This week, two players are getting chances to be everyday starters at corner positions even though neither player is technically a corner position player.
No one will ever expect a Tyler Saladino! Yet, lo and behold, he is the new starting third baseman for the Chicago White Sox. Actually, that’s not entirely fair. For awhile, it seemed like Saladino was on the path towards becoming a utility/organizational player, yet the former seventh round pick made adjustments last year and started tapping into a bit more power, hitting nine home runs in 325 Triple-A plate appearances while slashing .301/.367/.483 and showing a good eye and contact. Saladino’s power production has fallen back to earth this year, but the plate discipline skills and defense are still there. Though an average runner, he is known for his instinct on the base paths and has swiped 25 bags already in 231 plate appearances. That said, the right-handed hitter is not a high ceiling player by any means, but his all-around game is quite solid. However, it is difficult to imagine him as a high average hitter as long as he is putting the ball on the ground nearly 50% of the time and failing to come close to topping the 30% mark on fly balls. However, the opportunity to play every day coupled with his stolen base skills trump those concerns, especially in AL-only league play, making him a priority FAAB claim for this week.
The Cardinals have been struggling to get production from first base since Matt Adams went down with an injury. In response, Stephen Piscotty has recently been getting time at first base in Triple-A. The righty had been crowded out of the Cardinals outfield despite having a major league ready bat. The 24-year-old is a highly disciplined hitter capable of hitting for average. When drafted, he was projected to have 20+ HR power, but that has been slow in coming. This year, Piscotty has sacrificed some of his contact skills, though he’s still striking out just 16.7% of the time, for power and already has eleven home runs in 372 at-bats and a .203 isolated power, both of which are quite encouraging. Given his chance for full-time at-bats and his advanced feel for hitting, Piscotty is a must grab in NL-only leagues and at least someone to consider in most mixed league formats.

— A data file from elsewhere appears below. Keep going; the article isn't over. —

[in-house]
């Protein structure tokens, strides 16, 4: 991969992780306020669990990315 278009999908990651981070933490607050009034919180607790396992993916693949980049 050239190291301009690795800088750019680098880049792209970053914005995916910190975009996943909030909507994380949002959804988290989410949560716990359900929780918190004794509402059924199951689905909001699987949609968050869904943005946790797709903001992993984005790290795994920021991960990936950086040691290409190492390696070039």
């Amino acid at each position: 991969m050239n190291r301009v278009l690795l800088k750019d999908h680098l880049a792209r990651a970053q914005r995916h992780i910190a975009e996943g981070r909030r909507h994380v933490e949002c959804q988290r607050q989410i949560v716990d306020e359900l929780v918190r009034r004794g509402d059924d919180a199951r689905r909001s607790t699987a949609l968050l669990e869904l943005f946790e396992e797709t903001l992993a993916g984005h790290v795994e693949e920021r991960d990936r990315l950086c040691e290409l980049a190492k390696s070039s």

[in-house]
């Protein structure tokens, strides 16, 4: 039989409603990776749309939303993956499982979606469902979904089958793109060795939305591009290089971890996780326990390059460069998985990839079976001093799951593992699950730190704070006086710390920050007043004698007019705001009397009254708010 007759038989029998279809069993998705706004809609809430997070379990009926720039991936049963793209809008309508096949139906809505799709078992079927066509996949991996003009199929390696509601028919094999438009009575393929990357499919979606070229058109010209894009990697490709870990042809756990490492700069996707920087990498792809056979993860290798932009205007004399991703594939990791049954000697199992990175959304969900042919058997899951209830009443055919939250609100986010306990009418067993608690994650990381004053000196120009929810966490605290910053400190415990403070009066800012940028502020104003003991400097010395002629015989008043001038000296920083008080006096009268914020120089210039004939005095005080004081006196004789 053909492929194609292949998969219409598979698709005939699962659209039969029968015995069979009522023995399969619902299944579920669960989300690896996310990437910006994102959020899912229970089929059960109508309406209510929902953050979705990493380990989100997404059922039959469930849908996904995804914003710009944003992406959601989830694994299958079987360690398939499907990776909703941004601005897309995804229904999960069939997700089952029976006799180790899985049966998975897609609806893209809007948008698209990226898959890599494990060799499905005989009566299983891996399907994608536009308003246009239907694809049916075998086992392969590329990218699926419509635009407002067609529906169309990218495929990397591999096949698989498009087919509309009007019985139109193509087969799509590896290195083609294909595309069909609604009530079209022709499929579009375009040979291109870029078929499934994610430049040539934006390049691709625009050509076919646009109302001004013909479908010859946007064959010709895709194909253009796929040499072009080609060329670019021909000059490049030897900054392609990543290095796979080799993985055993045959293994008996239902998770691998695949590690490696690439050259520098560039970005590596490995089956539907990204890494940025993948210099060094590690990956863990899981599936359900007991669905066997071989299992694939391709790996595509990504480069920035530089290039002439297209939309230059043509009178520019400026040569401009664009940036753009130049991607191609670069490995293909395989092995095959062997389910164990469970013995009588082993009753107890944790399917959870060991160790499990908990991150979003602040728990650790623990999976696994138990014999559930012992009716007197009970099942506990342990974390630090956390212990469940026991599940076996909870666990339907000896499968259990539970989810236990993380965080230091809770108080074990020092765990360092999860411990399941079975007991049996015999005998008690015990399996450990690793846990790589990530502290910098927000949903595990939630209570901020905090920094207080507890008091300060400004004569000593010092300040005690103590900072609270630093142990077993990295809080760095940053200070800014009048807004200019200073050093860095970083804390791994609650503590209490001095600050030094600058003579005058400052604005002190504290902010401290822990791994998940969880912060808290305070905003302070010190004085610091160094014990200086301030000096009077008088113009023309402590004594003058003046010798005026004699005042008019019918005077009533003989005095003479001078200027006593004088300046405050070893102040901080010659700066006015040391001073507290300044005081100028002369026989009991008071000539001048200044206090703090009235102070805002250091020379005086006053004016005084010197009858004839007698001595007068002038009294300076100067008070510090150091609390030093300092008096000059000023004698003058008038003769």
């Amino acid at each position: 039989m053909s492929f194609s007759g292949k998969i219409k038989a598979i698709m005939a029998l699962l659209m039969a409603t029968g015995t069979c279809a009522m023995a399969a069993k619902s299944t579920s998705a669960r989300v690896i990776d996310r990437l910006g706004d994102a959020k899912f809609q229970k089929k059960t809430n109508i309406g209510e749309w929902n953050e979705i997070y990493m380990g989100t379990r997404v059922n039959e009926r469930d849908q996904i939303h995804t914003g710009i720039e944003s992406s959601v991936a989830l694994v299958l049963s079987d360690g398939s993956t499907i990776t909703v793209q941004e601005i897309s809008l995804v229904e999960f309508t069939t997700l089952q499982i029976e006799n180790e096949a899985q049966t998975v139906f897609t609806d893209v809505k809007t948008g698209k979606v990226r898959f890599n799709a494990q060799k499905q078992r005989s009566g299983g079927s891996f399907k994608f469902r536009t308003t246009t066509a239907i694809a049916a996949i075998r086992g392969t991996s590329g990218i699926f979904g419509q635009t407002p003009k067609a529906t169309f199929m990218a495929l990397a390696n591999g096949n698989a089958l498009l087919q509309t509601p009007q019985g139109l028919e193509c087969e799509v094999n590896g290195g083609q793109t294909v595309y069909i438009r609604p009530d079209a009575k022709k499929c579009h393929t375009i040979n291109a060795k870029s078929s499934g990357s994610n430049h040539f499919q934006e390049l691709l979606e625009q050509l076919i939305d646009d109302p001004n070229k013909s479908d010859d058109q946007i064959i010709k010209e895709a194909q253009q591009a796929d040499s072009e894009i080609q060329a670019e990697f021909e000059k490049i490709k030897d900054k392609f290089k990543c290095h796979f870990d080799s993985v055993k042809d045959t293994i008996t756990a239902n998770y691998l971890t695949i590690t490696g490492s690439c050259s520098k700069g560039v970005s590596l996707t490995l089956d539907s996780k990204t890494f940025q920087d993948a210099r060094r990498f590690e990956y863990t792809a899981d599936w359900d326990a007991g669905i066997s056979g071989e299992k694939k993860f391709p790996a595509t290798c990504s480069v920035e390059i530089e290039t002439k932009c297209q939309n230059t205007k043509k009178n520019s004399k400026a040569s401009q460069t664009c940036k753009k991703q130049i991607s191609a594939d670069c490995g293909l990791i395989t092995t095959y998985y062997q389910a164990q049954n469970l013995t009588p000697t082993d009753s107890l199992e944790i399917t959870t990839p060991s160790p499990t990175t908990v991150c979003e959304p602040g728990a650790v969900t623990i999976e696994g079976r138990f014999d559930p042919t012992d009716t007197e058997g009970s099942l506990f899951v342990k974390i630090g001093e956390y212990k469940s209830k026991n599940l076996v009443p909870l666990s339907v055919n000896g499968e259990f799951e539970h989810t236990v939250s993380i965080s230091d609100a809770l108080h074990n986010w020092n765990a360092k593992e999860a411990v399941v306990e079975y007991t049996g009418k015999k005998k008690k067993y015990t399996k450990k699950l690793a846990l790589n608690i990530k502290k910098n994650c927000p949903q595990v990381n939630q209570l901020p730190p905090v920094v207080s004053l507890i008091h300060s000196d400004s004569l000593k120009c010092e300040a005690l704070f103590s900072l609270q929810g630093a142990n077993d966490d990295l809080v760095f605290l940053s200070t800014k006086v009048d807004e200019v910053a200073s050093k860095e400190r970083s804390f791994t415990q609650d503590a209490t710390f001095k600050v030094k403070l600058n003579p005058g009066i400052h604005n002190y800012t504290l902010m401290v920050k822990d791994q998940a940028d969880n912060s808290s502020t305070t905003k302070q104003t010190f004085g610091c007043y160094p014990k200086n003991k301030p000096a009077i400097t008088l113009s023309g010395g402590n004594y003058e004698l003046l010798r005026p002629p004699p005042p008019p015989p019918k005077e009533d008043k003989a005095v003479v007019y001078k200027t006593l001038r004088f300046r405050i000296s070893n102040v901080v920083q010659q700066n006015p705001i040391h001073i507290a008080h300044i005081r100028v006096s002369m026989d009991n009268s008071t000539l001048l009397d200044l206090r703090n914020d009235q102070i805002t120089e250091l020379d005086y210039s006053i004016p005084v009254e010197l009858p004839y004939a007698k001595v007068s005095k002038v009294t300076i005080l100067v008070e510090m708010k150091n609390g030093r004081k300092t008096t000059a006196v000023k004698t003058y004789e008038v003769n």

The Cubs’ Hitting Factory
There does not seem to be an end to the supply of hitting prospects in Chicago. While many have already been promoted, Billy McKinney is on pace for a 2016 promotion. The former Oakland first-round pick has been well noted for a very advanced approach at the plate, walking frequently and making contact at high rates with doubles power. Well, he’s in a similar boat to Piscotty and it's called “Where’s the power?” McKinney got off to a great start in A+ ball, hitting four home runs with a .202 isolated power alongside a .340/.432/.544 line. That production led to a promotion and while the stats are piling up like they have been, the lefty is still showing similar skills, albeit power more in line with his 2014 campaign and a .130 ISO. Keep in mind that McKinney is just 20 years of age and dominated a league he was young for and is now holding his own in a league when most players his age are still in regular A-ball. It is possible his power production could kick in well after he earns a MLB job.
Up and Coming Indians
Third-round pick Bobby Bradley made quite a splash in rookie ball in 2014, hitting eight home runs in 176 plate appearances while batting .361. The power is still very much there this season with another 14 home runs in 281 plate appearances. Bradley is a patient hitter, but this year he has struggled to make contact, missing the ball over 33% of the time and hitting just .244/.331/.463. The strikeout rates are actually a bit surprising considering the 19-year-old has been noted for having a good approach and quick bat and was not particularly noted for having a long swing. His youth and power potential give him the benefit of the doubt for now considering he has a likely ETA of 2018.
Sticking with the Indians, 2013 first-round pick Clint Frazier was a highly touted prospect who disappointed in his first full season of professional ball, striking out 161 times in 474 at-bats. The toolsy 21-year-old has turned things around, cutting his strikeout rate by 7% in A+ ball and showing greater power than he did in 2014 with ten home runs in 395 plate appearances and a .271/.361/.423 line. Frazier still has 20-20 potential and those who are considering jumping ship on the 20-year-old should reconsider. The improvements in his game make him too good to give up on anytime soon.
Lastly, we come to Cuban defector Hector Olivera. The 30-year-old second baseman has gone from rookie to Double-A to Triple-A ball in fewer than 100 plate appearances, hitting over .300 at every stop and showing an excellent batting eye to boot. The righty profiles as someone who can hit for average and get on base, play steady defense at second base while offering low to mid-teens power and stolen base potential. The only question is where will the Dodgers play him. The answer seems to involve either pushing a veteran to a utility or bench role or trading a veteran starter to accommodate Olivera, who has signed a 62.5 million dollar deal with the club.